Issue 129 - 2023 Autumn term
Trust CEO John Camp OBE says becoming ASCL President is one of the proudest moments of his career. Here, he shares his love of education and his mission to ensure that interconnection is at the heart of his year in office.

Interconnected leadership

John Camp OBE
ASCL President and CEO, The Compass Partnership of Schools
I began my teaching career in 1991 in Rotherhithe, South East London in a school that was led by a superb headteacher, Norna Moses. It was the conversations I had with Norna that gave me the confidence to seize opportunities as they arose and take on responsibility beyond the classroom. Norna recruited me as a probationary teacher and appointed me to my first leadership positions. I became a deputy head in 2001 and a headteacher in 2008. Over the next seven years, I was fortunate to work with our local authority to build a soft federation of seven maintained schools focused on collaboration for school improvement – it is this group that then formed the muti-academy trust of which I am now CEO.

I loved school as a child, and I loved learning. Teachers were heroes to me. It is because of the teachers who taught me that I am here today. From Gill Dove, my primary teacher who nurtured my love of all things creative, my A level sociology teacher Judith Mackin who developed my critical thinking, to my sixth form tutor who was instrumental in me going to university despite me planning to leave education at 18, I am eternally grateful to them.

I feel incredibly fortunate to be leading a trust of schools focused on providing the very best education for all children. Children are amazing. Their energy and vibrancy for life is infectious and keeps my own perspective on the future an optimistic one. It is a great honour to serve communities and to help ensure they have a great school at their heart – I can’t think of anything else I would rather be doing. Education is a beautiful thing. Its potential to empower and liberate keeps me focused on ensuring we meet the needs of all learners and especially those who face barriers to access and engagement – this energises me.

Humble beginnings 

My drive and ambitions are anchored in my beginnings. My mum had left school at the age of 14 despite passing the 11 plus, because the imperative in her family was to earn a wage to support the family income. She was raised with five siblings in a two-roomed flat in a local authority block and shared a toilet and washroom facilities with three other families.

I think her sense of frustration at not being able to go further in education manifested itself in a commitment to my own education. She made it clear that I should do well, and I felt a deep sense of responsibility to ensure I did. But the difference for me was that the state provided additional resource to help me on the journey and mitigate the impact of living in a low-income household. I received free school meals, school uniform grants, school journey grants and a sixth form grant. This made a huge difference – it ensured that continuing in education was not a question of family versus school and enabled the two spheres of my life to coexist without compromising either one. It is this difference between my mum’s experience and mine that drives me today.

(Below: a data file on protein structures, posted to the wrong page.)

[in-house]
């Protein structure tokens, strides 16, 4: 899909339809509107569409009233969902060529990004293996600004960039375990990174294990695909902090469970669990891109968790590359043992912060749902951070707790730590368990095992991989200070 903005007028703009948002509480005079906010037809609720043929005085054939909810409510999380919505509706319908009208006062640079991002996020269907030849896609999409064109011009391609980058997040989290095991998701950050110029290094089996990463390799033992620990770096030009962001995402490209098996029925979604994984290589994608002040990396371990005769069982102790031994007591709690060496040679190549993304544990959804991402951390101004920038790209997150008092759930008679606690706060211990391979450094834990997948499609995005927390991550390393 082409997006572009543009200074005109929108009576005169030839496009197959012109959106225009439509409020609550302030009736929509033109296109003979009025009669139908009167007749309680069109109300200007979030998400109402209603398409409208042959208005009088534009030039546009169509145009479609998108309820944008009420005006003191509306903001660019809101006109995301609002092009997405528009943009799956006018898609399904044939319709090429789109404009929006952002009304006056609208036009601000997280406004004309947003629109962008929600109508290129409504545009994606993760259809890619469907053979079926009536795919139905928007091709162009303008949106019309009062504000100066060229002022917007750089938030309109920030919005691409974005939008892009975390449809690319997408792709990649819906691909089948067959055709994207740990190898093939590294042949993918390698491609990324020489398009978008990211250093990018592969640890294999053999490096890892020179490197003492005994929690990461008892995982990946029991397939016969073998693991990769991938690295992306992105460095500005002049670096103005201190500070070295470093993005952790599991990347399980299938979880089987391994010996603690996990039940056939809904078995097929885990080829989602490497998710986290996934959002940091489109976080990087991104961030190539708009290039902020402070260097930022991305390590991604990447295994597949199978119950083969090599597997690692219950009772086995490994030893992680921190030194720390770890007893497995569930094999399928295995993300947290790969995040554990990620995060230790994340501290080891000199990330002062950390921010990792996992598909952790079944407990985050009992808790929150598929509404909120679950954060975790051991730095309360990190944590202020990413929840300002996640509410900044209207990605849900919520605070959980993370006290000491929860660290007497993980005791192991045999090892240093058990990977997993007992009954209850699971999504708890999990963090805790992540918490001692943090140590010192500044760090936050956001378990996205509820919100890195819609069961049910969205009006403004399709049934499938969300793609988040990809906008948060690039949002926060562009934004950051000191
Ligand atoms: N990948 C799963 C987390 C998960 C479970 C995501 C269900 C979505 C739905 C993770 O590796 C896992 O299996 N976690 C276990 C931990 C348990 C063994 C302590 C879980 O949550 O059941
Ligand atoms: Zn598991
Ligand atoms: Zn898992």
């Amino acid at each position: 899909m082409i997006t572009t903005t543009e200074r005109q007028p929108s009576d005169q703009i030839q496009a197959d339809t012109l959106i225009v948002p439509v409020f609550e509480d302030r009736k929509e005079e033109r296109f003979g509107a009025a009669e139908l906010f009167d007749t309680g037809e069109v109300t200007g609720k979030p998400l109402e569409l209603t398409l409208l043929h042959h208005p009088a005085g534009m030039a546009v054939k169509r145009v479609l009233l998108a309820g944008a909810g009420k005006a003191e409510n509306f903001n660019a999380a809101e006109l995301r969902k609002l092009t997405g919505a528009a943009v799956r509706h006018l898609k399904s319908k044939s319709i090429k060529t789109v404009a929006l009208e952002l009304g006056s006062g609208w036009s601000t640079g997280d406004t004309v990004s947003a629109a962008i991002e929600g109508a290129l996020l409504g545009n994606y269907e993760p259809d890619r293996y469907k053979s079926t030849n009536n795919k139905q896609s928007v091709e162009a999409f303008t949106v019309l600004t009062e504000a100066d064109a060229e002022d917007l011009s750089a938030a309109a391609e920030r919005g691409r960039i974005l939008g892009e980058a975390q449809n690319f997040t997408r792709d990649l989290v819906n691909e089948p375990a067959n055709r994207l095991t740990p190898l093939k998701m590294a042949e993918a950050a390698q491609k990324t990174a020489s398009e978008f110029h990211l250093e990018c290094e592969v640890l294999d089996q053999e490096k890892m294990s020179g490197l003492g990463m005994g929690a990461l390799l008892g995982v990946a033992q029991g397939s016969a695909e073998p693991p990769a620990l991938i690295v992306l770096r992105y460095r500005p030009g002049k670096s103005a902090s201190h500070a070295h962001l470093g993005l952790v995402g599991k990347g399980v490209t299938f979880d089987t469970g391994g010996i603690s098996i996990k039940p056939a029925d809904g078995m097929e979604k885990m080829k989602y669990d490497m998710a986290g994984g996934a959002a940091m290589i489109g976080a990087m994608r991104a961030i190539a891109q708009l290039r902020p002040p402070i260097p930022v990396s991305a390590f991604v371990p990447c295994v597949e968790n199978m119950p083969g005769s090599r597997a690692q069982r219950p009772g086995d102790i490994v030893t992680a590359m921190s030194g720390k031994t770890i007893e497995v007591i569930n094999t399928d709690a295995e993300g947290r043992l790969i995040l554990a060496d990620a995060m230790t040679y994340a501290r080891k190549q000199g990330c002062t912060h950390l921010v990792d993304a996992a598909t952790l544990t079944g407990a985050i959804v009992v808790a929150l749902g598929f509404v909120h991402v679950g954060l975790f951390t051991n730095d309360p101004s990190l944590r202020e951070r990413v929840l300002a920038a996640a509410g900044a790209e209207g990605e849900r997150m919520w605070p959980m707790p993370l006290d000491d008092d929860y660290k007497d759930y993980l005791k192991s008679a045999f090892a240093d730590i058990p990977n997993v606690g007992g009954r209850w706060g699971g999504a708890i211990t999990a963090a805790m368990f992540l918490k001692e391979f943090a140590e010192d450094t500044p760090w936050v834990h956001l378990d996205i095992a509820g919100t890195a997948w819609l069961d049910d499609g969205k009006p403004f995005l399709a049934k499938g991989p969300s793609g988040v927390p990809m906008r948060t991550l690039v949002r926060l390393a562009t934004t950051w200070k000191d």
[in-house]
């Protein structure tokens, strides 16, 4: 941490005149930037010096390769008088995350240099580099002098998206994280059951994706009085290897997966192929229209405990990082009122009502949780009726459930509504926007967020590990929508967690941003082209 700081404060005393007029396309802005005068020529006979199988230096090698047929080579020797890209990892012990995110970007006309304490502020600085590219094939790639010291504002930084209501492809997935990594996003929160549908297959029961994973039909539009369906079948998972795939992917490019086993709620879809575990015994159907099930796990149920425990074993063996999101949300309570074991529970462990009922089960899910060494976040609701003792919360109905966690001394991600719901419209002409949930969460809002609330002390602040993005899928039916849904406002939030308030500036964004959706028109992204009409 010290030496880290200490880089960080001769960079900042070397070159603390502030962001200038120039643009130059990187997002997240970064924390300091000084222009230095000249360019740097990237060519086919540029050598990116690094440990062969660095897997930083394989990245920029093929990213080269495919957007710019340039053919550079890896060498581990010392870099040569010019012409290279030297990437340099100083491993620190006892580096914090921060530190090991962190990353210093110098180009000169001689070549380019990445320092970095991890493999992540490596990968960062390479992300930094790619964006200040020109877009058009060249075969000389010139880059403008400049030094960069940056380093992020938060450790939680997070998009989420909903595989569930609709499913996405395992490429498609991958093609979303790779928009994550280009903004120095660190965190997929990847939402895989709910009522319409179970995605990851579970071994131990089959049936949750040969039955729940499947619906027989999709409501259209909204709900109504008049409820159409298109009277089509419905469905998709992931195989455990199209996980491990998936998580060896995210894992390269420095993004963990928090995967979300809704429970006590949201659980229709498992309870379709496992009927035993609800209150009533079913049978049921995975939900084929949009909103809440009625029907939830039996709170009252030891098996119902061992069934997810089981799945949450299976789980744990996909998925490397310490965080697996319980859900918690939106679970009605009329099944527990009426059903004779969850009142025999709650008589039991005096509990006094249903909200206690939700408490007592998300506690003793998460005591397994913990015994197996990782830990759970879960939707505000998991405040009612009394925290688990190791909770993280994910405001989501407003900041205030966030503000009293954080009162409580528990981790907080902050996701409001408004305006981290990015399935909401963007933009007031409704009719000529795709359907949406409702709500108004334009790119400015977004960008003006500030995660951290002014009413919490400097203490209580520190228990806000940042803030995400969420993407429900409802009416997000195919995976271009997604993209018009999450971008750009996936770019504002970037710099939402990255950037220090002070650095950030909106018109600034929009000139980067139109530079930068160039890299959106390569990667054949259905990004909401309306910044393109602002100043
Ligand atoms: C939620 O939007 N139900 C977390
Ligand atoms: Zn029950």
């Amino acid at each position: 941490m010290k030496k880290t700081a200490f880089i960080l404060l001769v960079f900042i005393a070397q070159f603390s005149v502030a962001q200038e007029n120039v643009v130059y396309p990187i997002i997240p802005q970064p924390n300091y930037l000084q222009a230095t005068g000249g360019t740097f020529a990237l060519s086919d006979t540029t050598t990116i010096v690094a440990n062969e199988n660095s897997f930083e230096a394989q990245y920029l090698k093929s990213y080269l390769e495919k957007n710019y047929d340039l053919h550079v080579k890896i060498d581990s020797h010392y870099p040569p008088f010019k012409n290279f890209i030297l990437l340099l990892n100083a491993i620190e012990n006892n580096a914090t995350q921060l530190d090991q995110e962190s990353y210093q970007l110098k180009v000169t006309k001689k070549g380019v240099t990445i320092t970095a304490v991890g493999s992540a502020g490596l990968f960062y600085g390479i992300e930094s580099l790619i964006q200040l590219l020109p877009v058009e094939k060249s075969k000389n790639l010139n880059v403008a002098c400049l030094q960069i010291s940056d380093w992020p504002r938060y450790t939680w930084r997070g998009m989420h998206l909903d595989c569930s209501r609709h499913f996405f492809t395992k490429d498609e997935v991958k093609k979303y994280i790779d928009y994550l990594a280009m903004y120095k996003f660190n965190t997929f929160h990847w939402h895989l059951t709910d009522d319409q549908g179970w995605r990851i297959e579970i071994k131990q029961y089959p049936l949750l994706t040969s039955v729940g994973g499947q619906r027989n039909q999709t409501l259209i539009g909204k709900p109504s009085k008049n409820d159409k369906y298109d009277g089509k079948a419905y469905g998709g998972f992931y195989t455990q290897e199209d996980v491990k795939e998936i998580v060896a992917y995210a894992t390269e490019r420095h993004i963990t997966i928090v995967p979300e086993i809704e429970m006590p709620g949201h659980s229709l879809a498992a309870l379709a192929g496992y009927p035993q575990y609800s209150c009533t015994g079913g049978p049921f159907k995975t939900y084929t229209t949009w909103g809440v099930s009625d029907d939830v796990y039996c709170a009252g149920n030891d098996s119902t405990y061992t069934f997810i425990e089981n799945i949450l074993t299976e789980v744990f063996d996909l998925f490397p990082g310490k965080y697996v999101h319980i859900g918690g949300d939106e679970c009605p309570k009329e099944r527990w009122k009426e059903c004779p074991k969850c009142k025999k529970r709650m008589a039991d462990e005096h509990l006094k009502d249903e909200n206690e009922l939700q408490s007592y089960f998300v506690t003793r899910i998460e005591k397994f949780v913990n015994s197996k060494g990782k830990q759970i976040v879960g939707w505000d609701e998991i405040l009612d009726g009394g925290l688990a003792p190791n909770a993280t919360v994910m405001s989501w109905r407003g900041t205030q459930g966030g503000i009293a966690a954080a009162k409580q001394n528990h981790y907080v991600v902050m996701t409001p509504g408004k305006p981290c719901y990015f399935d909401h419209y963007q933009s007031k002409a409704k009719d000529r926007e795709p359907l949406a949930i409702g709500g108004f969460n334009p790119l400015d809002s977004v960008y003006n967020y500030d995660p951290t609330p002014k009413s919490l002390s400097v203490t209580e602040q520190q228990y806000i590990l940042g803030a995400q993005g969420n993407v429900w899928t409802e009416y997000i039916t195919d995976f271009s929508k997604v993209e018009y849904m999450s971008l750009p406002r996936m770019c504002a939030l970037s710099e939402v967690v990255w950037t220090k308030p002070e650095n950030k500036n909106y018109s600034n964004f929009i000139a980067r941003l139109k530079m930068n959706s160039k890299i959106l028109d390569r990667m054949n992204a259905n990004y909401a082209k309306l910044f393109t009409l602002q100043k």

Children themselves are not disadvantaged. They are disadvantaged by context and context can be shaped; it just takes political will, ambitious policymaking and resource. We will not close the disadvantage gap in schools alone. The disadvantage gap requires a system response – disadvantage is an outcome of context not a personal choice or characteristic.

Dream team 

I lead as a part of a team – it is every member of the team that powers our vision and realises our aspirations for young people. In leadership, I have always been driven by a determination to ensure that all children have access to an excellent education and that we nurture the belief in each child that they can learn, thrive and be positive agents of change in the world. I aim to be the leader people need me to be – to find and nurture talent in others and give people the space to be.

In the words of Apple’s Steve Jobs, “It doesn’t make sense to hire smart people and tell them what to do; we hire smart people so they can tell us what to do.” I am lucky to work in a group of schools that have the most amazing teams of people who realise the vision we have for children every day. Our vision is for an education that has depth and breadth, and is intellectually, emotionally and physically rewarding so that young people thrive and develop the confidence to shape the world around them.

Making connections  

I joined ASCL when it opened up to primary members and was motivated by the work it was doing on the first blueprint. ASCL’s vision for the future was inspiring and I could see that it was helping to shape the system and support leaders in taking control. Becoming ASCL President is one of the proudest moments of my career. I feel a sense of immense responsibility in representing nearly 25,000 ASCL members from across education. My theme for the year is focused on interconnection: 
  • connection between the past and the present so that we can better shape the future 
  • connection across the whole of ASCL UK to build on our collective strengths  
  • connection across sectors so that the unique sector challenges are understood and elevated  
  • connection beyond education; as I firmly believe that schools alone cannot close the disadvantaged gap, it requires a system response 
Diversity is our strength. It is the strength of our system, and it is the strength of ASCL. All voices contributing to the national conversation is the most effective way of ensuring policy and strategy have impact and address the challenges that transcend sectors. 

Hear from John at our Annual Conference in March – book your place at  

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